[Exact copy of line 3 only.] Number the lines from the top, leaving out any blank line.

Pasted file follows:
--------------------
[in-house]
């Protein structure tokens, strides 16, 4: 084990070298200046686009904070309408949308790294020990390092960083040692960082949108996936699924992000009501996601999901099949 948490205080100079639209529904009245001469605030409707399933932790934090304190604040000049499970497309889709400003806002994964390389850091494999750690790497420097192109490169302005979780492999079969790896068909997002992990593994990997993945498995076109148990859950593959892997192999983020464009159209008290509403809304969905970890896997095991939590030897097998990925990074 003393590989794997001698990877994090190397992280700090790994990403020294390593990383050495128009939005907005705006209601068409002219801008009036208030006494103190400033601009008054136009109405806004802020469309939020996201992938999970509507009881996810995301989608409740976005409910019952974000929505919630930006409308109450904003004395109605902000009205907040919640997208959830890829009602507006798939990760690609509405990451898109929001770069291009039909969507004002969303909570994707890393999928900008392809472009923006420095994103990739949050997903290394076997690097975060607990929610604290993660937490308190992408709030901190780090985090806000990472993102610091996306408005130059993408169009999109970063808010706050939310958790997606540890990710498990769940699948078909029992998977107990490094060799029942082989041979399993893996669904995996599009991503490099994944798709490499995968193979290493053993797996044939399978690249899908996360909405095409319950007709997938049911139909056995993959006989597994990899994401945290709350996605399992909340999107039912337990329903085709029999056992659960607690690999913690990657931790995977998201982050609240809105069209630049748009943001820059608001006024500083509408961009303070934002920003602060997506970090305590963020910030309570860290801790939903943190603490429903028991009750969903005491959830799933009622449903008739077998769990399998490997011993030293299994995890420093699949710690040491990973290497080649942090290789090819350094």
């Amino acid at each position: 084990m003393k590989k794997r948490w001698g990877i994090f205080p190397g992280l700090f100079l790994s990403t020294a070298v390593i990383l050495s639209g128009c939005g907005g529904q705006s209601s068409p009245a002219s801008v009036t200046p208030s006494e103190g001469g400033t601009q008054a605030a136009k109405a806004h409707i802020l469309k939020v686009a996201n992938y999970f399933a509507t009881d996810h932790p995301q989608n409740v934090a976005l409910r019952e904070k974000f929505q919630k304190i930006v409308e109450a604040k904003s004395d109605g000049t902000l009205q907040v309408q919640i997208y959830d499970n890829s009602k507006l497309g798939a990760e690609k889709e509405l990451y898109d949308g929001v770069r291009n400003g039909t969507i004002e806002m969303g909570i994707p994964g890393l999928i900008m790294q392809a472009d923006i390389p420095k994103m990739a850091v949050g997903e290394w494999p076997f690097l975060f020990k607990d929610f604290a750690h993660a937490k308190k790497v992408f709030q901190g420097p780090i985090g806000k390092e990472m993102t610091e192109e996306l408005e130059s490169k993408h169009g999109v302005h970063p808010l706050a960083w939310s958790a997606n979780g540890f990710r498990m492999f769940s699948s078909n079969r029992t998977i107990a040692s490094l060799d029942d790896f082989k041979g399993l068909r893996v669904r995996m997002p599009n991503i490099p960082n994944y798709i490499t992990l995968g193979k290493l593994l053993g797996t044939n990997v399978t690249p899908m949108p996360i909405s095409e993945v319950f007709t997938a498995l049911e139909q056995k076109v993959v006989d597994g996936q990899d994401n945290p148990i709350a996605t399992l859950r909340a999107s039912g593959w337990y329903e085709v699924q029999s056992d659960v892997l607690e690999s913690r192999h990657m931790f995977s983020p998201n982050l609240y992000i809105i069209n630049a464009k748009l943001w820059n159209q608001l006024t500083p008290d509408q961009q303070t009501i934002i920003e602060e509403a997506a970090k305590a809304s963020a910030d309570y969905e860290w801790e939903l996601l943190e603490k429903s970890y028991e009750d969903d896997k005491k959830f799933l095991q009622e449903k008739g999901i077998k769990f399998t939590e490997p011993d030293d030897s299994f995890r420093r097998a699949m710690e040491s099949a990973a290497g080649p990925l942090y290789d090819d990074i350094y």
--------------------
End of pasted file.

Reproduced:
């Amino acid at each position: 084990m003393k590989k794997r948490w001698g990877i994090f205080p190397g992280l700090f100079l790994s990403t020294a070298v390593i990383l050495s639209g128009c939005g907005g529904q705006s209601s068409p009245a002219s801008v009036t200046p208030s006494e103190g001469g400033t601009q008054a605030a136009k109405a806004h409707i802020l469309k939020v686009a996201n992938y999970f399933a509507t009881d996810h932790p995301q989608n409740v934090a976005l409910r019952e904070k974000f929505q919630k304190i930006v409308e109450a604040k904003s004395d109605g000049t902000l009205q907040v309408q919640i997208y959830d499970n890829s009602k507006l497309g798939a990760e690609k889709e509405l990451y898109d949308g929001v770069r291009n400003g039909t969507i004002e806002m969303g909570i994707p994964g890393l999928i900008m790294q392809a472009d923006i390389p420095k994103m990739a850091v949050g997903e290394w494999p076997f690097l975060f020990k607990d929610f604290a750690h993660a937490k308190k790497v992408f709030q901190g420097p780090i985090g806000k390092e990472m993102t610091e192109e996306l408005e130059s490169k993408h169009g999109v302005h970063p808010l706050a960083w939310s958790a997606n979780g540890f990710r498990m492999f769940s699948s078909n079969r029992t998977i107990a040692s490094l060799d029942d790896f082989k041979g399993l068909r893996v669904r995996m997002p599009n991503i490099p960082n994944y798709i490499t992990l995968g193979k290493l593994l053993g797996t044939n990997v399978t690249p899908m949108p996360i909405s095409e993945v319950f007709t997938a498995l049911e139909q056995k076109v993959v006989d597994g996936q990899d994401n945290p148990i709350a996605t399992l859950r909340a999107s039912g593959w337990y329903e085709v699924q029999s056992d659960v892997l607690e690999s913690r192999h990657m931790f995977s983020p998201n982050l609240y992000i809105i069209n630049a464009k748009l943001w820059n159209q608001l006024t500083p008290d509408q961009q303070t009501i934002i920003e602060e509403a997506a970090k305590a809304s963020a910030d309570y969905e860290w801790e939903l996601l943190e603490k429903s970890y028991e009750d969903d896997k005491k959830f799933l095991q009622e449903k008739g999901i077998k769990f399998t939590e490997p011993d030293d030897s299994f995890r420093r097998a699949m710690e040491s099949a990973a290497g080649p990925l942090y290789d090819d990074i350094y």